Damascus

Overview

The Ancient City of Damascus, better known as the Old City, was designated a UNESCO World Heritage site in 1979.

If an ancient Oriental poem were transformed into a city, it would resemble Damascus. Intricate beauty, enhanced by the ravages of time; covered souks filled with every treasure imaginable; sweet shops unparalleled in the Middle East filled with pastries and candy made from apricot and pistachio; elegant old villas transformed into hotels, where fountains sparkle and flowers bloom in courtyard restaurants. The past is everywhere, reminding visitors of time gone by. The Mamluk minaret, dating back some 14 centuries, symbolizes multicultural influences that have shaped what was once the centre of early Islam. Salah el Din, Islam’s shining light, is buried there, and not far away, St. Paul was converted to Christianity. Few Middle Eastern cities are so pleasant to explore on foot. Exploring the old walled city, with its warren of narrow streets, you can see the ancient Roman columns that serve as a portal to the spice-scented souk Al Hamidiyya in the Christian quarter, where excellent local wine flows freely. When the sun goes down, the sound of laughter and music fill the night air.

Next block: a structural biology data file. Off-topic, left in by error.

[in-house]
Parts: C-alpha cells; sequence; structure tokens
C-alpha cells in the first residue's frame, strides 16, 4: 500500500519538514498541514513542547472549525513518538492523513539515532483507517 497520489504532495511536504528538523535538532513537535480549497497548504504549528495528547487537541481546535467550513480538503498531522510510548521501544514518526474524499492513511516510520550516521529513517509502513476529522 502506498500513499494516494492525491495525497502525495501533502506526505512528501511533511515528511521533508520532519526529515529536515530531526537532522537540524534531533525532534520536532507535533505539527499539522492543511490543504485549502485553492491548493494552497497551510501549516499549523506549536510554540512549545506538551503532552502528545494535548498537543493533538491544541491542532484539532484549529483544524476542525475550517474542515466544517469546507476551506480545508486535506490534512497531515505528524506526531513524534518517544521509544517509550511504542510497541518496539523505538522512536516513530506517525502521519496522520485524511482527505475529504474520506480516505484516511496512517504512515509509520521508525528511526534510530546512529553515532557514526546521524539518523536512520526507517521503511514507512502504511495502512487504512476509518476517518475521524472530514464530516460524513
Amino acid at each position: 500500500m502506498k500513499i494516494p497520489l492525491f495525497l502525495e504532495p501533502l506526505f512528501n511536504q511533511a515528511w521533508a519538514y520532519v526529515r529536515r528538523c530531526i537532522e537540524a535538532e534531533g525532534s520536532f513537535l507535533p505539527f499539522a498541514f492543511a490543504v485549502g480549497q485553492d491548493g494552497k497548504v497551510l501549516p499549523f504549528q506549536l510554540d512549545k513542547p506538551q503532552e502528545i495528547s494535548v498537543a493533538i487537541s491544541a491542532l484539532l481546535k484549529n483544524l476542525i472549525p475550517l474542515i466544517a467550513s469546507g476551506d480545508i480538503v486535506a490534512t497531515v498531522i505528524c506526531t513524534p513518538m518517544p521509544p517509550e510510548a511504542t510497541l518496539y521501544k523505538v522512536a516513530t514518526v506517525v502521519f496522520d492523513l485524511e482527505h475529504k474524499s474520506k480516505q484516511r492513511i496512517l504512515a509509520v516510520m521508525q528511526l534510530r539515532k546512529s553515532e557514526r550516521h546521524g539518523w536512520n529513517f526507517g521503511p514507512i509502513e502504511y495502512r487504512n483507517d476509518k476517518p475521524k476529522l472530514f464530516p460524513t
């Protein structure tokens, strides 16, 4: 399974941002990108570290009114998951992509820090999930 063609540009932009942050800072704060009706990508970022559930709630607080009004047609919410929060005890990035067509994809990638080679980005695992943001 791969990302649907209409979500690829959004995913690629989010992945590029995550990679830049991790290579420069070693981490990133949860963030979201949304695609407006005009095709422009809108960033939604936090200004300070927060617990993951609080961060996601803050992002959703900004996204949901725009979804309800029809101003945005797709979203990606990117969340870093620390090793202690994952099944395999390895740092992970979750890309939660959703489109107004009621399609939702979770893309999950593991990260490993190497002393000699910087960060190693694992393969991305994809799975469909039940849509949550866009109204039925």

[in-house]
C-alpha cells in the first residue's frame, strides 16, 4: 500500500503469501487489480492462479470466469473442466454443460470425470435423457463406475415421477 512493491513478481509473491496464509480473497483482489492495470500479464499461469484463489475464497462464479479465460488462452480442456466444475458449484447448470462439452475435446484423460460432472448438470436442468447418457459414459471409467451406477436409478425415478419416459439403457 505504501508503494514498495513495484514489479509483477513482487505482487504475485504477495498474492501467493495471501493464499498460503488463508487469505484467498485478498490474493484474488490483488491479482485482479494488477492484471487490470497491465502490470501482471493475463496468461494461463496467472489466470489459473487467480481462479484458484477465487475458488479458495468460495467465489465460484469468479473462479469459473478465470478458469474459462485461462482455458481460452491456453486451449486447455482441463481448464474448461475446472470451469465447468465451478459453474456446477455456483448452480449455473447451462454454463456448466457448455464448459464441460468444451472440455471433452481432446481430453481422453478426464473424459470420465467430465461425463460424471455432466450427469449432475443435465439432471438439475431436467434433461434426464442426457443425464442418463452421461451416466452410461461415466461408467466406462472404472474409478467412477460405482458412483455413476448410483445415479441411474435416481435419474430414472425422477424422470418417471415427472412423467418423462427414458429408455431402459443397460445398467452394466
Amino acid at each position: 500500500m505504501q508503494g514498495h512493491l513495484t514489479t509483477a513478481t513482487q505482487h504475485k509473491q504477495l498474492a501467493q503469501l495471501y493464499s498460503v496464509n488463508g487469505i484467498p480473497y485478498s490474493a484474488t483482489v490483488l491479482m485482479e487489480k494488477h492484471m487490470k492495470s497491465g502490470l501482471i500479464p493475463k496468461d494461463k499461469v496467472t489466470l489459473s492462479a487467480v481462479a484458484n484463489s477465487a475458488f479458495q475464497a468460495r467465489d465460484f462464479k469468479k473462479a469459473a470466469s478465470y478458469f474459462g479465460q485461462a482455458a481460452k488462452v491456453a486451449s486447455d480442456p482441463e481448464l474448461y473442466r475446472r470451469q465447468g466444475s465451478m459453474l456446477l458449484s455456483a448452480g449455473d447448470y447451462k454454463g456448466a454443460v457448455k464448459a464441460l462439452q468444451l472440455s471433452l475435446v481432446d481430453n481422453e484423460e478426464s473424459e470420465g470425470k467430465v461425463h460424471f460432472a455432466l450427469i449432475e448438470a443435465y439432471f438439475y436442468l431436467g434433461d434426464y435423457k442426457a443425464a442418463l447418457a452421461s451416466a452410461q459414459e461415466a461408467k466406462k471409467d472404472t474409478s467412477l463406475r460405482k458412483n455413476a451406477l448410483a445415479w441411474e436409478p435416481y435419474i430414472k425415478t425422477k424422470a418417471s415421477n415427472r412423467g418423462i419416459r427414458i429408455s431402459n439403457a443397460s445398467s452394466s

Concierge recommends: Damascus
damascus concierge recommends

A Damascence Shopping Spree

A taste of Damascas

Must-See Attractions

Azem Palace
– The former residence of an Ottoman governor, a treasure of Damascene architecture.

Damascus Citadel
– Part of the Old City, the surviving structure was built by al-Adil in 1202.

Chapel of St. Paul
– Built with materials from the city gate through which Paul escaped persecution.

Umayyad Mosque
– One of the world’s most impressive mosques, built between 706 and 715.

The Wall
– One of the city’s main attractions, built during the Roman era.

For more attractions information visit Four Seasons Hotel Damascus.

Upcoming Events
Damascus Film Festival
Nov 07, 2010–Nov 13, 2010

Damascus is home every other year to this world-renowned film festival, where many independent filmmakers get the chance to screen their work to a multicultural audience.

Please login to your facebook account before comment.